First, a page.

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1 x 1.5 g
1 x 3 g
May be administered by either the IV or the IM routes.
For IV administration, the dose can be given by slow intravenous injection over at least 10–15 minutes or can also be delivered in greater dilutions with 50–100 mL of a compatible diluent as an intravenous infusion over 15–30 minutes.
May be administered by deep intramuscular injection.
The recommended adult dosage is 1.5 g (1 g ampicillin as the sodium salt plus 0.5 g sulbactam as the sodium salt) to 3 g (2 g ampicillin as the sodium salt plus 1 g sulbactam as the sodium salt) every six hours. This 1.5 to 3 g range represents the total of ampicillin content plus the sulbactam content, and corresponds to a range of 1 g ampicillin/0.5 g sulbactam to 2 g ampicillin/1 g sulbactam. The total dose of sulbactam should not exceed 4 grams per day.
Pediatric Patients 1 Year of Age or Older: The recommended daily dose in pediatric patients is 300 mg per kg of body weight administered via intravenous infusion in equally divided doses every 6 hours. This 300 mg/kg/day dosage represents the total ampicillin content plus the sulbactam content, and corresponds to 200 mg ampicillin/100 mg sulbactam per kg per day. The safety and efficacy administered via intramuscular injection in pediatric patients have not been established. Pediatric patients weighing 40 kg or more should be dosed according to adult recommendations, and the total dose of sulbactam should not exceed 4 grams per day. The course of intravenous therapy should not routinely exceed 14 days.
Impaired Renal Function: In patients with impairment of renal function the elimination kinetics of ampicillin and sulbactam are similarly affected, hence the ratio of one to the other will remain constant whatever the renal function. The dose in such patients should be administered less frequently in accordance with the usual practice for ampicillin.
For full details see prescribing information.
Indicated for the treatment of infections due to susceptible strains of the designated microorganisms in the following conditions:
Skin and Skin Structure Infections caused by beta-lactamase producing strains of Staphylococcus aureus, Escherichia coli,* Klebsiella spp.* (including K. pneumoniae*), Proteus mirabilis,* Bacteroides fragilis,* Enterobacter spp.,* and Acinetobacter calcoaceticus.*
Intra-Abdominal Infections caused by beta-lactamase producing strains of Escherichia coli, Klebsiella spp. (including K. pneumoniae*), cteroides spp. (including B. fragilis), and Enterobacter spp.*
Gynecological Infections caused by beta-lactamase producing strains of Escherichia coli,* and Bacteroides spp.* (including B. fragilis*).
* Efficacy for this organism in this organ system was studied in fewer than 10 infections.
While the product is indicated only for the conditions listed above, infections caused by ampicillin-susceptible organisms are also amenable to treatment due to its ampicillin content. Therefore, mixed infections caused by ampicillin-susceptible organisms and beta-lactamase producing organisms susceptible to the product should not require the addition of another antibacterial.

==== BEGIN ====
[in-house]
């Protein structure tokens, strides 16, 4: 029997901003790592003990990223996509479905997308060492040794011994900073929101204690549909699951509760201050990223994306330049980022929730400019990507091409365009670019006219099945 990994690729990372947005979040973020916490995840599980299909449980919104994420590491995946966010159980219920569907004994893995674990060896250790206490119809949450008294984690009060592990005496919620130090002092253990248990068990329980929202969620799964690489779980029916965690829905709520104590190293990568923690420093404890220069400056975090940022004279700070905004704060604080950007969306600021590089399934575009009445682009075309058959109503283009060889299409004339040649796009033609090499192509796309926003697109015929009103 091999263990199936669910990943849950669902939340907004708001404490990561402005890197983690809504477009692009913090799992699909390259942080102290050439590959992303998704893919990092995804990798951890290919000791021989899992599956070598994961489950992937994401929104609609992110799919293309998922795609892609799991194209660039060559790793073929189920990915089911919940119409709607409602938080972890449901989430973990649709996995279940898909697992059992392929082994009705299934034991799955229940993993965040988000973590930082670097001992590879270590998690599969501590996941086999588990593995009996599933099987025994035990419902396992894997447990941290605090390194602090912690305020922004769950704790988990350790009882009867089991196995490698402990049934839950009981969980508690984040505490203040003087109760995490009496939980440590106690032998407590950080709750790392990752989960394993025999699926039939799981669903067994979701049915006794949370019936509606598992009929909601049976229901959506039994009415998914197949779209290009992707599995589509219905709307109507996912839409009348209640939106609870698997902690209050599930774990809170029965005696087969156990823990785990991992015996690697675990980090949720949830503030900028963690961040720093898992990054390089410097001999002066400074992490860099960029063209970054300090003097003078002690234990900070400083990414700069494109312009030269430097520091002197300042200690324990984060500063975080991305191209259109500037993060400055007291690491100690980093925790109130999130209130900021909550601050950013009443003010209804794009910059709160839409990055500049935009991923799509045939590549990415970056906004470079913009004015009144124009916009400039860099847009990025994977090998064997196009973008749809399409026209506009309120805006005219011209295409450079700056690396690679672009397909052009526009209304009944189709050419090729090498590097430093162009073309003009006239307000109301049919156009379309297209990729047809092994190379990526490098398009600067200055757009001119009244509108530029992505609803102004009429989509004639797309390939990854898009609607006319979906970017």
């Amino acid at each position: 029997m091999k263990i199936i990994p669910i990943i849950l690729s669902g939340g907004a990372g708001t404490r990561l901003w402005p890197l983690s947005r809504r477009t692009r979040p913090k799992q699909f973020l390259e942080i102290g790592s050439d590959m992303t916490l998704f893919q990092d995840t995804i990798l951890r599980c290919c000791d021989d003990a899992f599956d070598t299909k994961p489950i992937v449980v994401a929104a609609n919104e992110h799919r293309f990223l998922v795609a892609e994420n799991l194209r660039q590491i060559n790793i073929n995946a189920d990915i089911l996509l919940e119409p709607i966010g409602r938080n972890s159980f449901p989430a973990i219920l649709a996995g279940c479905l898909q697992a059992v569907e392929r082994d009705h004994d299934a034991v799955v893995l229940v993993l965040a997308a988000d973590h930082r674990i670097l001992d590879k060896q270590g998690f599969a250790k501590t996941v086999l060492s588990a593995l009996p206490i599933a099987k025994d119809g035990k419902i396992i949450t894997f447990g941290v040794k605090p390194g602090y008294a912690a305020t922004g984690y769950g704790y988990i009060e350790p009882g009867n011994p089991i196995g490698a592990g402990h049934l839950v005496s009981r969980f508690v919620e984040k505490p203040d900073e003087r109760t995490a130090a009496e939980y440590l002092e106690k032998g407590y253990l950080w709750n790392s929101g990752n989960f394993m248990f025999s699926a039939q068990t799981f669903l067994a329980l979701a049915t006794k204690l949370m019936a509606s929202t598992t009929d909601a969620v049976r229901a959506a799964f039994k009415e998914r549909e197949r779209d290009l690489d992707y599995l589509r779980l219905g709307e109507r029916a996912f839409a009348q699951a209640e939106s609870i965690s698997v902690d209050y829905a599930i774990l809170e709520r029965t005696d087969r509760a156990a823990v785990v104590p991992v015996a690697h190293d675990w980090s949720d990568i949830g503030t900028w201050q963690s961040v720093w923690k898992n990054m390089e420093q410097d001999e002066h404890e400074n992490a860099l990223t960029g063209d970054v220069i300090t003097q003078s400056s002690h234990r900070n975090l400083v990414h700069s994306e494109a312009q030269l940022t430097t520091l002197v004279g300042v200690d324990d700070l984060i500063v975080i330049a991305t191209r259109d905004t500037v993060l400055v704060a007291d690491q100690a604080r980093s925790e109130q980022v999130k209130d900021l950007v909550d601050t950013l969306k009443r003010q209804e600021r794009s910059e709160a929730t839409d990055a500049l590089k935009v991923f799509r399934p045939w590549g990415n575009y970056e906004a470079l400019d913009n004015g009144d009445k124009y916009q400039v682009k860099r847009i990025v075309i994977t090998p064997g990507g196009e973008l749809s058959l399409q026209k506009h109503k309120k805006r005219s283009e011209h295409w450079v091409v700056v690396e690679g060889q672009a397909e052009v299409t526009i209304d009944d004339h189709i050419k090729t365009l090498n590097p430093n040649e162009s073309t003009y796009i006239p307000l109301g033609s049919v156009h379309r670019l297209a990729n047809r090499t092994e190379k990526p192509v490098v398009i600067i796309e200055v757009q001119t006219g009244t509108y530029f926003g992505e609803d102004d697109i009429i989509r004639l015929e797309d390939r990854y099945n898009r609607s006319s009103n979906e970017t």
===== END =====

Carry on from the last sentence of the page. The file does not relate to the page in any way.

Contraindicated in individuals with a history of serious hypersensitivity reactions (e.g., anaphylaxis or Stevens-Johnson syndrome) to ampicillin, sulbactam or to other beta-lactam antibacterial drugs (e.g., penicillins and cephalosporins).
Contraindicated in patients with a previous history of cholestatic jaundice/hepatic dysfunction associated with the product.
General: A high percentage of patients with mononucleosis who receive ampicillin develop a skin rash. Thus, ampicillin class antibacterial should not be administered to patients with mononucleosis. In patients treated with this product the possibility of superinfections with mycotic or bacterial pathogens should be kept in mind during therapy. If superinfections occur (usually involving Pseudomonas or Candida), the drug should be discontinued and/or appropriate therapy instituted.
Prescribing this product in the absence of proven or strongly suspected bacterial infection or a prophylactic indication is unlikely to provide benefit to the patient and increases the risk of the development of drug-resistant bacteria.
Hypersensitivity: Serious and occasionally fatal hypersensitivity (anaphylactic) reactions have been reported in patients on penicillin therapy. These reactions are more apt to occur in individuals with a history of penicillin hypersensitivity and/or hypersensitivity reactions to multiple allergens. There have been reports of individuals with a history of penicillin hypersensitivity who have experienced severe reactions when treated with cephalosporins. Before therapy with a penicillin, careful inquiry should be made concerning previous hypersensitivity reactions to penicillins, cephalosporins, and other allergens. If an allergic reaction occurs, this product should be discontinued and the appropriate therapy instituted.
Hepatotoxicity: Hepatic dysfunction, including hepatitis and cholestatic jaundice has been associated with the use of this product. Hepatic toxicity is usually reversible; however, deaths have been reported. Hepatic function should be monitored at regular intervals in patients with hepatic impairment.
Severe Cutaneous Adverse Reactions: this product may cause severe skin reactions, such as toxic epidermal necrolysis (TEN), Stevens-Johnson syndrome (SJS), dermatitis exfoliative, erythema multiforme, and Acute generalized exanthematous pustulosis (AGEP). If patients develop a skin rash they should be monitored closely and this product discontinued if lesions progress.